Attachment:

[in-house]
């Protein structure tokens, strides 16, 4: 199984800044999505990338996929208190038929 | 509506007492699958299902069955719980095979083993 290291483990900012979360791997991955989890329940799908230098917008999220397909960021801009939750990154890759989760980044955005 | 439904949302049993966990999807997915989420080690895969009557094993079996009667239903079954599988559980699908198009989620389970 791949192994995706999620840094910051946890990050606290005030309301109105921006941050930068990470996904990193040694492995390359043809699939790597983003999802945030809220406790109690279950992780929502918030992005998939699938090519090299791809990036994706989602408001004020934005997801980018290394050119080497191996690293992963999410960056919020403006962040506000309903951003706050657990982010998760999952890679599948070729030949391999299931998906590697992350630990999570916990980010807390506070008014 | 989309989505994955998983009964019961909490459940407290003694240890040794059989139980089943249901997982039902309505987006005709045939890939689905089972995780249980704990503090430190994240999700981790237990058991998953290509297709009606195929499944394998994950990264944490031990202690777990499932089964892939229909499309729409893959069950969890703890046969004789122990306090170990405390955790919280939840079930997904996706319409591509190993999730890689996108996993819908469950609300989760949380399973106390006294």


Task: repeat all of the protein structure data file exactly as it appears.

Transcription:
[in-house]
């Protein structure tokens, strides 16, 4: 199984800044999505990338996929208190038929 | 509506007492699958299902069955719980095979083993 290291483990900012979360791997991955989890329940799908230098917008999220397909960021801009939750990154890759989760980044955005 | 439904949302049993966990999807997915989420080690895969009557094993079996009667239903079954599988559980699908198009989620389970 791949192994995706999620840094910051946890990050606290005030309301109105921006941050930068990470996904990193040694492995390359043809699939790597983003999802945030809220406790109690279950992780929502918030992005998939699938090519090299791809990036994706989602408001004020934005997801980018290394050119080497191996690293992963999410960056919020403006962040506000309903951003706050657990982010998760999952890679599948070729030949391999299931998906590697992350630990999570916990980010807390506070008014 | 989309989505994955998983009964019961909490459940407290003694240890040794059989139980089943249901997982039902309505987006005709045939890939689905089972995780249980704990503090430190994240999700981790237990058991998953290509297709009606195929499944394998994950990264944490031990202690777990499932089964892939229909499309729409893959069950969890703890046969004789122990306090170990405390955790919280939840079930997904996706319409591509190993999730890689996108996993819908469950609300989760949380399973106390006294």